Post # 1
We’re getting married next Spring and are looking into venues. Originally, although I was raised Catholic and my parents are Catholic, we decided to do a non-religious ceremony. My Fiance is not baptized but his family is non-practicing Episcopalian.
Anyway, this caused my parents a lot of pain. They felt as though I was betraying my heritage by not doing a Catholic wedding. I’ve tried to explain to them that I no longer practice and wouldn’t feel right… but I’m not getting anywhere with them.
What makes it even more difficult is that even if I did start attending mass again, I’d be going to a local church and my wedding will be taking place across the country. My Fiance does not want to attend Mass with me and I’m totally fine with that.
So– I need some advice. I want to make my parents happy, my Fiance happy and myself happy! I think this involves some sort of compromise. Does anyone know of a way to have a ceremony w/ religious aspects to it but not a full Catholic mass? Or are there non-denominational chapels that will marry folks?
Anyone who has been in a similar situation or has some advice — please let me know! Thanks!
Post # 3
You can have a Catholic wedding ceremony in a Catholic church without having a full mass. The mass is just an option that you have, and the validity of the ceremony is no different whether or not you have it. The Catholic wedding ceremony is very similar to any wedding ceremony you’d have—processional, vows, exchange of rings, etc. It takes about 20 minutes.
Post # 4
Thanks! I’m nervous that it will be difficult to even be married in a Catholic church due to the fact my Fiance is not Catholic and I haven’t been practicing. Are they more lenient if you don’t have a mass? I feel pretty funky/uncomfortable about asking to get married in a Catholic church since I have my own personal issues with the church.
Know of any compromises? That would make my parents happy to have Catholicism incorporated in an outdoor ceremony? Thanks!!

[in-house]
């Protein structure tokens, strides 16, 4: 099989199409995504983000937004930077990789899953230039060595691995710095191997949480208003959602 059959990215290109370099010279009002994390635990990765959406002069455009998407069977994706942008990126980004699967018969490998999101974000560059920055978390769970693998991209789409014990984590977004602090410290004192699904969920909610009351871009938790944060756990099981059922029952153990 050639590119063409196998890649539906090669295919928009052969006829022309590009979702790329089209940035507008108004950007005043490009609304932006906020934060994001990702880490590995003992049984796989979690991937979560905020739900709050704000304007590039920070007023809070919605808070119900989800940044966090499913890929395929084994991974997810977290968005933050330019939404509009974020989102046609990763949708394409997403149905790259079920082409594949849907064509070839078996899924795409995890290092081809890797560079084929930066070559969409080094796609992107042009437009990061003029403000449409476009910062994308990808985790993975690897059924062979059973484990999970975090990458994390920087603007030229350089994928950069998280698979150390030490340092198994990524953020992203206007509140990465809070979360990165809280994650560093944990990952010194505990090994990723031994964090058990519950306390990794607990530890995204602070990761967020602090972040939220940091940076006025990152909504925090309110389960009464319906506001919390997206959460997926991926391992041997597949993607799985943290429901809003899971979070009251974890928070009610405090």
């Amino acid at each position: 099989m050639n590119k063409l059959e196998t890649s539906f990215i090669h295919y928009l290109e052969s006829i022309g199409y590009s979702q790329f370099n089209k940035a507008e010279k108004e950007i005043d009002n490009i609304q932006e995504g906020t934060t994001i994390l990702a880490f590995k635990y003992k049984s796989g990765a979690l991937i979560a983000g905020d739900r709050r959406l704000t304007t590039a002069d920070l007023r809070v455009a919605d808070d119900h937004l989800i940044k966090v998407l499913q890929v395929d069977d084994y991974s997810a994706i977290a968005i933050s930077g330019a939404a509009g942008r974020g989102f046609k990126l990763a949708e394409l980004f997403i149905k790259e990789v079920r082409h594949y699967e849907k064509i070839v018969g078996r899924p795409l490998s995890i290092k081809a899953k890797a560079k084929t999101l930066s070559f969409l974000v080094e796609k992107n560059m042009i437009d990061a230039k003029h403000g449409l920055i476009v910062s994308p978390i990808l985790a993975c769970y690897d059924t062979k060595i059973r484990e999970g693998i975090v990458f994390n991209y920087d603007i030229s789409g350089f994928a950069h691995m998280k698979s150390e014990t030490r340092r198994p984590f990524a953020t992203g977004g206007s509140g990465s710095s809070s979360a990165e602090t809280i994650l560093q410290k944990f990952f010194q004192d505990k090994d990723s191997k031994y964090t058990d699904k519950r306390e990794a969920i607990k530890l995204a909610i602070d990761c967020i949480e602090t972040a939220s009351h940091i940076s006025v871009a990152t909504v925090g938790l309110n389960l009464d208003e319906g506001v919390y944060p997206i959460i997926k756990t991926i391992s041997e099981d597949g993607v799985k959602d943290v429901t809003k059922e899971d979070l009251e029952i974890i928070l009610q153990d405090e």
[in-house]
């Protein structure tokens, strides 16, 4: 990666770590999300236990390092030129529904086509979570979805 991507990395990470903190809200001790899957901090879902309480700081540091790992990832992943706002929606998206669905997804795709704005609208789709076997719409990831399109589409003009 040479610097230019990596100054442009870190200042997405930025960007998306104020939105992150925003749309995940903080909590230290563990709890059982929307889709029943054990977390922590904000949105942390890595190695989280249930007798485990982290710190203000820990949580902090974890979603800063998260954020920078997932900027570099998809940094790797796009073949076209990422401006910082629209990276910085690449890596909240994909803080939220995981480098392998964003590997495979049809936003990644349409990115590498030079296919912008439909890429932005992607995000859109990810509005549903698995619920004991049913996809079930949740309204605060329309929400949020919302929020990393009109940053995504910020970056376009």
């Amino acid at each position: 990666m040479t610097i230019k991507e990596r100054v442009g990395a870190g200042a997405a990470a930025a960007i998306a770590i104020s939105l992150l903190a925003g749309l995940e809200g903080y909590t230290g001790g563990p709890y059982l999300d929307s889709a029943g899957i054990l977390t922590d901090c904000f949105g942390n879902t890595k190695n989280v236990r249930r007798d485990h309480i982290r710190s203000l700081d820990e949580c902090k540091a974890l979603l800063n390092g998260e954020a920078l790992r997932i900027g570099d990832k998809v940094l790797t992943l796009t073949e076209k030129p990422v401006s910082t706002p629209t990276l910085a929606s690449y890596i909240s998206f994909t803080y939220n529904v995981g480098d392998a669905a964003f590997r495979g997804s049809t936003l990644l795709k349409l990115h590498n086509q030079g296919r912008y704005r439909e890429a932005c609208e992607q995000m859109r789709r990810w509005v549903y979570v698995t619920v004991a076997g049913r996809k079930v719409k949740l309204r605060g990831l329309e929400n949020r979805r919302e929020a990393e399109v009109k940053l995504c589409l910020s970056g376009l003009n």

Post # 5
The Catholic Church only allows indoor weddings if it’s truly a Catholic wedding, but that doesn’t mean you can’t use religious readings or prayers in a different ceremony. Maybe you should really talk to your parents about what part of the Catholic wedding they feel upset that you’re omitting, and see if you can find a way to include that piece. If it’s a minister, I’m sure you can find a non-denominational minister. If it’s the religious aspect, try including readings/prayers.
It sounds to me like you want nothing to do with a church wedding, but I think a non-Mass wedding is definitely an option if you’re ok with it. Since your Fiance isn’t Catholic, this would really be your only option for a “Catholic wedding” (unless he converted, which doesn’t sound like it’s happening).
And if you want to do it there, your home church (your parents’ church, I would assume) would probably be willing to do the ceremony, but you could do the Catholic wedding prep anywhere. That’s what we’re doing.
Post # 6
If you’re set on marrying outside, I think you probably have three options. First, you can find an officiant from another denomination to marry you (an Episcopalian priest might offer the most familiar liturgical style, if you can find one…I have no idea on Episcopal regulations for outdoor wedding and marrying non-members). Second, you could incorporate religious readings into a ceremony conducted by a secular officiant. Third (and possible in addition to either of the other two choices), you could plan on having your marriage convalidated in the Catholic church afterwards. This would mean having a separate ceremony in a Catholic church later on and would (I think this is standard) require the same pre-cana work that getting married in the church would require.
My sympathies – this can be a difficult situation, when your beliefs and those of your parents are not in alignment. My husband is from a very Catholic family, and we ended up not incorporating any religious elements into our ceremony at all because it felt hypocritical to us, but his parents definitely would have like us to!
Post # 7